On March 5, 2022, Kenya declared an outbreak of yellow fever in Isiolo County after the deaths of three people.
More than 20 people reportedly contracted the deadly viral disease in Isiolo in the previous month.
The counties bordering Isiolo were placed in the high-risk range.
Yellow fever outbreak in Kenya
Events in 2021
Yellow fever outbreaks occurred in nine African countries in 2021.
They were Cameroon, Chad, Central African Republic, Ivory Coast, Democratic Republic of the Congo, Ghana, Niger, Nigeria and the Republic of the Congo.
It is estimated that 47 countries around the world – 34 in Africa and 13 in Central and South America – are susceptible to yellow fever.
The disease is endemic in the tropical areas of these regions.
In Africa, the burden was estimated in 2013 between 84,000 and 170,000 serious cases and between 29,000 and 60,000 deaths. Most cases of yellow fever in the world have been reported in West and East Africa.
Transmission and symptoms of yellow fever
Yellow fever is an acute viral bleeding disease that is transmitted by infected mosquitoes. It is also possible to contract the disease from the bite of an infected primate or human.
Symptoms of yellow fever range from mild, non-specific illnesses (fever, headache, body aches, nausea, vomiting, and fatigue) to severe illness (jaundice, bleeding, and death). Severe symptoms are usually seen in only a small percentage of patients, but death can occur within 10 days in half of these cases.
According to the World Health Organization, three types of yellow fever virus transmission can occur in Africa.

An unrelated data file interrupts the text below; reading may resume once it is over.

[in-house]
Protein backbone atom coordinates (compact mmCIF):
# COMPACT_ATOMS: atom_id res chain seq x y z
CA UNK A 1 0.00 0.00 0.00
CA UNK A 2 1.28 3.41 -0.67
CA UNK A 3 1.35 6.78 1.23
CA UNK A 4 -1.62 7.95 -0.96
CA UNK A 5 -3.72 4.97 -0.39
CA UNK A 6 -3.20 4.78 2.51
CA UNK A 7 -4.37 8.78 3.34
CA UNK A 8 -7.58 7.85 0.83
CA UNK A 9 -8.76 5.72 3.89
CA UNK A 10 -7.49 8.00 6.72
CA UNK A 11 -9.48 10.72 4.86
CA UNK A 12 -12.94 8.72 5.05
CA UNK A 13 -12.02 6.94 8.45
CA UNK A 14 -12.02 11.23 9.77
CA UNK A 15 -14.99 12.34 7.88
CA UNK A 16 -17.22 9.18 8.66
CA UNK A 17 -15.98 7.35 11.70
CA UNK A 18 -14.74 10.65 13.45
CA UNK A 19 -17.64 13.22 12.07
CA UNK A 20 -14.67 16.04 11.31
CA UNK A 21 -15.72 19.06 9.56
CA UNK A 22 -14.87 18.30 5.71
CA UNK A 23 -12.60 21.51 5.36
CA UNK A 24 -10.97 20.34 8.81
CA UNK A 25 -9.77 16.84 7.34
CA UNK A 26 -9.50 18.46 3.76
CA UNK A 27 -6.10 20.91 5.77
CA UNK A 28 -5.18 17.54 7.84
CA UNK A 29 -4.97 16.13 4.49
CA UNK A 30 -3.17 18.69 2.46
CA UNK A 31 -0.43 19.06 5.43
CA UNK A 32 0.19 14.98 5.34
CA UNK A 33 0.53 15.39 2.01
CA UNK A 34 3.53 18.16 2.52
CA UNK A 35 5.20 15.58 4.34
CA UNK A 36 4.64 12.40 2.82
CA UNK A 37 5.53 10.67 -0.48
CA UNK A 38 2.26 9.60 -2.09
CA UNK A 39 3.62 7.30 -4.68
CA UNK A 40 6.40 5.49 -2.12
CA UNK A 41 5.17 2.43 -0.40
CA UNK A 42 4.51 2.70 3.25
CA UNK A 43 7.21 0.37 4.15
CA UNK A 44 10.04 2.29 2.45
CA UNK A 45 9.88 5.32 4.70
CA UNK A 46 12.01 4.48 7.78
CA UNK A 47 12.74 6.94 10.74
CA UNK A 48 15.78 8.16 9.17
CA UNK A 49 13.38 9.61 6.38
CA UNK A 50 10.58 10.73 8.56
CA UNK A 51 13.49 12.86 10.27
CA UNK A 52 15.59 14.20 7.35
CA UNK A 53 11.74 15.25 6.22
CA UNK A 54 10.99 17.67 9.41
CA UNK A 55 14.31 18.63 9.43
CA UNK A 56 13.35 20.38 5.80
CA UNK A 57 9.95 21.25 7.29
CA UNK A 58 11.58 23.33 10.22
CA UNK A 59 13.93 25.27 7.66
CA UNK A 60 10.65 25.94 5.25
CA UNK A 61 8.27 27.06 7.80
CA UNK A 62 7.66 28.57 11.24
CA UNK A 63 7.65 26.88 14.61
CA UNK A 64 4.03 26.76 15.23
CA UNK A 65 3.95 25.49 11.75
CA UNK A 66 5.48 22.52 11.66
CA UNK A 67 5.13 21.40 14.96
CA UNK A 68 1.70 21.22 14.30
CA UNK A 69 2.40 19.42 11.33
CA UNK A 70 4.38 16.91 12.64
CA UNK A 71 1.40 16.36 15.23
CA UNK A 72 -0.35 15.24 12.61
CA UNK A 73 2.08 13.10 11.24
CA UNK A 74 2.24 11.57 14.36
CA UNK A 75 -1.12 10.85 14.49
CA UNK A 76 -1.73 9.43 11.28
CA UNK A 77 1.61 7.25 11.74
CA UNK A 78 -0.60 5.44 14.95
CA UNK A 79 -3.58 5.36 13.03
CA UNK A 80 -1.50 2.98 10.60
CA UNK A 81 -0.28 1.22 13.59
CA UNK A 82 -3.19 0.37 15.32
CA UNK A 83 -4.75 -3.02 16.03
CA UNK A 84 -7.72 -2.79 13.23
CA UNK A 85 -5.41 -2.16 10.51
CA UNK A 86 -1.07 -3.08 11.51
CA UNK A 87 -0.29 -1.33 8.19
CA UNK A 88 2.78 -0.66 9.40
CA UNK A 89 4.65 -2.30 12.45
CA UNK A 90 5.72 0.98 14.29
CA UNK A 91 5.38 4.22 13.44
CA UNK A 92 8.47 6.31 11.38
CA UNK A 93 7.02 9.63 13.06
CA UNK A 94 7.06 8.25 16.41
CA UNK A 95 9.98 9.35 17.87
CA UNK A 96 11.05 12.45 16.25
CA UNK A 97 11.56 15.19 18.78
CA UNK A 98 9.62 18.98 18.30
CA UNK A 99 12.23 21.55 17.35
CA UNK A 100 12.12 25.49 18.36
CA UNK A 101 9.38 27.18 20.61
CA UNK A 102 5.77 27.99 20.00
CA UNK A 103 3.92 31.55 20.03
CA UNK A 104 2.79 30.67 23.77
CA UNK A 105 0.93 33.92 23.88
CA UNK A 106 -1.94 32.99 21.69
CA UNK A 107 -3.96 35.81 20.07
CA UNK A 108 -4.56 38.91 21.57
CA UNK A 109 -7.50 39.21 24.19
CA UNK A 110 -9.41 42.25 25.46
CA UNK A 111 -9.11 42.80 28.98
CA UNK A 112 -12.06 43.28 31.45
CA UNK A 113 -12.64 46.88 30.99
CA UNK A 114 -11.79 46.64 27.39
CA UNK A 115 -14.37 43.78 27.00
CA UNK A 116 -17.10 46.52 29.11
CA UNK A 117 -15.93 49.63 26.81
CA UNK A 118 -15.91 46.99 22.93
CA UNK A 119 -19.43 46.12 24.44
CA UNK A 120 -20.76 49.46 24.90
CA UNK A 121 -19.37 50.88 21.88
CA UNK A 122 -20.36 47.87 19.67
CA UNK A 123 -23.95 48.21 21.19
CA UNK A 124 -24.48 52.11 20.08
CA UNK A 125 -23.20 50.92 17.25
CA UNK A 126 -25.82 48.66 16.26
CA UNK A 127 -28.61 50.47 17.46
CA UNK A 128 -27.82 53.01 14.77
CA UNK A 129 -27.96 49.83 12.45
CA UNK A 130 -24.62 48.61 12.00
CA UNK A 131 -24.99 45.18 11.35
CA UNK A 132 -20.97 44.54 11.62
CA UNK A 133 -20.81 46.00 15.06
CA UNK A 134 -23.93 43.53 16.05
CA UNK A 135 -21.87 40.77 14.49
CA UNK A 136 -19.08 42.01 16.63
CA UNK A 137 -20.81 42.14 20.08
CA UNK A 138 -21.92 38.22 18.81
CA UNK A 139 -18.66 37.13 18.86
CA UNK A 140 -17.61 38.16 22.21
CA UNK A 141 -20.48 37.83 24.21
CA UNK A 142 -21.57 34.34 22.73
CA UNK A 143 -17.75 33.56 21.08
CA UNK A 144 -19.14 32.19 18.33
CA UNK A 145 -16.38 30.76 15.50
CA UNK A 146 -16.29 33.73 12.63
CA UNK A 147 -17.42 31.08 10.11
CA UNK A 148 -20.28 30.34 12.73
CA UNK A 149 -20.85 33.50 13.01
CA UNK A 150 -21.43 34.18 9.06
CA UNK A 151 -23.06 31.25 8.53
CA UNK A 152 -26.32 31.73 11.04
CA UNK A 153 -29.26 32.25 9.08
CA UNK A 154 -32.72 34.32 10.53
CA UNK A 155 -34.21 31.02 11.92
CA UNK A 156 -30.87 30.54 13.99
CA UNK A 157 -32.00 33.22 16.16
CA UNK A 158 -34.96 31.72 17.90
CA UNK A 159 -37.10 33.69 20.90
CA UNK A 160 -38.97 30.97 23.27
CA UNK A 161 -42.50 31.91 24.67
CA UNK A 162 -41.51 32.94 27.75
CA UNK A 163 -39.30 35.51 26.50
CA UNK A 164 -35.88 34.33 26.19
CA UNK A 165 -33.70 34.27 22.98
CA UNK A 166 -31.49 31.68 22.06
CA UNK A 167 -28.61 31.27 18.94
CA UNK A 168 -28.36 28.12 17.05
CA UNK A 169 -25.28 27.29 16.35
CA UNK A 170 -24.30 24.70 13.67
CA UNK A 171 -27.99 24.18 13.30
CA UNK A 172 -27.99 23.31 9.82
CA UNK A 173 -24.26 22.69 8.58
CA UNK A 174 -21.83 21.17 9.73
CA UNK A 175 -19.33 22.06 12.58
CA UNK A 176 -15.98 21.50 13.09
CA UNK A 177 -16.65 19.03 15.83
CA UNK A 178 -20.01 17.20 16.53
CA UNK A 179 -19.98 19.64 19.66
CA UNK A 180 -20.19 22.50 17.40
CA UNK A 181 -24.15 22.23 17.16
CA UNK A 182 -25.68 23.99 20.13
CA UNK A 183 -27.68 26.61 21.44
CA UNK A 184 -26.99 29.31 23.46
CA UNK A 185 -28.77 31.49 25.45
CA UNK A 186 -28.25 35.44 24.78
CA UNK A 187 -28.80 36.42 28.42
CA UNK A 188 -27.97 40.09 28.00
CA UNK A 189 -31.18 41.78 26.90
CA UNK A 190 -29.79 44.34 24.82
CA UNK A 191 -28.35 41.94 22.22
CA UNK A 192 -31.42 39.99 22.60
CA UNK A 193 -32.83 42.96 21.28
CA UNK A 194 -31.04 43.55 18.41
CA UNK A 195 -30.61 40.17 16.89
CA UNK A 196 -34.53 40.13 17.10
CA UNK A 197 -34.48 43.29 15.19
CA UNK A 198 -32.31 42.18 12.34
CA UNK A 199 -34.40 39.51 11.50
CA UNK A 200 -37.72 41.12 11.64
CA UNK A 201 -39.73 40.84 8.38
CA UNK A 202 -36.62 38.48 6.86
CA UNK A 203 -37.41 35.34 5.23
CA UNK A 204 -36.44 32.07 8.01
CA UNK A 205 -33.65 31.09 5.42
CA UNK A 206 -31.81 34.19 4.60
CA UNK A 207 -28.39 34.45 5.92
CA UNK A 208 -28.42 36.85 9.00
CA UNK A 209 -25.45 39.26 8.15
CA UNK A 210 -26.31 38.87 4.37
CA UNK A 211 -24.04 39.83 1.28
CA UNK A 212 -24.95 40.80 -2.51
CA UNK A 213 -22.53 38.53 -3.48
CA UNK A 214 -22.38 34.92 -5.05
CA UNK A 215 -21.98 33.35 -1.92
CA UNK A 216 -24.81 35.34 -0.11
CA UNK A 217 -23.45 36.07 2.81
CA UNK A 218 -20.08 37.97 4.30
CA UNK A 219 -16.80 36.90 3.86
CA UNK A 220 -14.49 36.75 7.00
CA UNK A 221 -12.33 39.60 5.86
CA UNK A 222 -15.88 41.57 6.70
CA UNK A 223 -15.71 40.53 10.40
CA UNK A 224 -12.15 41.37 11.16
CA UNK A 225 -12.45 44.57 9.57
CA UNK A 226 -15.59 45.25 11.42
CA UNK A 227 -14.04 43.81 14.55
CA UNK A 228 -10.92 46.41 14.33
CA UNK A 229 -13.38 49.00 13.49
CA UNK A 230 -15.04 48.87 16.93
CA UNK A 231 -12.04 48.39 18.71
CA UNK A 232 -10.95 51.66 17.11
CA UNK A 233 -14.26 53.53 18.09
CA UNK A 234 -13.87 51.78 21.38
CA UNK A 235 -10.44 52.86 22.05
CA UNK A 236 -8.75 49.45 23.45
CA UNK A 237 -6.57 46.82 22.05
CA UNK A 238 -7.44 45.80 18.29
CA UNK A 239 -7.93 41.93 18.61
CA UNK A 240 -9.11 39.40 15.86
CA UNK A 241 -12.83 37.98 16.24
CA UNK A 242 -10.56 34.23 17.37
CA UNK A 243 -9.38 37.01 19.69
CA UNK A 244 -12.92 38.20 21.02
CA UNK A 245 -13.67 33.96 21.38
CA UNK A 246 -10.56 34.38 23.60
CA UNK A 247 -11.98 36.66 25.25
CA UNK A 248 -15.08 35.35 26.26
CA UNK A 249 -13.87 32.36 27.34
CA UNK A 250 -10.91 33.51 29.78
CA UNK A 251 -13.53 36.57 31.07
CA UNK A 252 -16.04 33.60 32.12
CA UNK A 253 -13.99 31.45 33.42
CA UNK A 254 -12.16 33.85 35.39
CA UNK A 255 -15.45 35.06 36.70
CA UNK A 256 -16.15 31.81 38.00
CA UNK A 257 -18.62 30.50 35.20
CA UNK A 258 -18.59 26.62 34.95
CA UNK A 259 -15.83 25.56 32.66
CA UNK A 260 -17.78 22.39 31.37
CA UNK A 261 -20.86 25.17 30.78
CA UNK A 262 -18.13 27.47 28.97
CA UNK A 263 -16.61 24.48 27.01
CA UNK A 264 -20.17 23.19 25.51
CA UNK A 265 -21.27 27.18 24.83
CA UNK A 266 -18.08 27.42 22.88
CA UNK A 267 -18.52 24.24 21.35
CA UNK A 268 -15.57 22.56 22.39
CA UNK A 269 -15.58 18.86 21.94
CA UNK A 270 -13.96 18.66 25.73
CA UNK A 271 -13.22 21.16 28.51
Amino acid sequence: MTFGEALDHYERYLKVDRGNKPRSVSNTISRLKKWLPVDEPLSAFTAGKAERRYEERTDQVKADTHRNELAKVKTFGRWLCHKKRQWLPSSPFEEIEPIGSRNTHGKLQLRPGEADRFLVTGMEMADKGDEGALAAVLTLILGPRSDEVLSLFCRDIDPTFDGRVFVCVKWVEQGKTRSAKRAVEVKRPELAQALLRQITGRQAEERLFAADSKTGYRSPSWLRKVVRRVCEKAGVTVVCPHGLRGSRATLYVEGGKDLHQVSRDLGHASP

- The first is sylvan (jungle) transmission, which is rare but endemic. It is caused by African Aedes mosquitoes that feed on primates such as monkeys and humans that are found in the forests at night.
- The second is the intermediate transmission. This is the most common in Africa. It is driven by mosquito species like Aedes beautifulus, Aedes africanus And Aedes simpsoni that reproduce in the wild and around families. One person’s exposure can lead to infection of all family members.
- Finally, there is an urban or large-scale endemic transmission. This occurs when infected people introduce the yellow fever virus into densely populated areas that are infested Aedes aegypti mosquitoes and where most people have little or no immunity because they have not been vaccinated or previously exposed to the disease.
There is currently no specific antiviral drug for yellow fever, but the disease is preventable through a single-dose vaccine.
The vaccine provides sustained immunity and lifelong protection for 80% to 100% of people vaccinated.
At present, Kenya does not have a regular vaccination schedule for areas at risk, but the government usually organizes mass vaccinations during outbreaks.
Infants younger than nine months, pregnant women (except during a yellow fever outbreak), people with egg protein allergies, and those with low immunity should not be vaccinated.
Risk in Kenya
Prior to the current outbreak in Kenya, yellow fever infected 55 people and killed 34 in the Kerio Valley in 1992 and 1993. That outbreak came 50 years after two reported cases in 1943.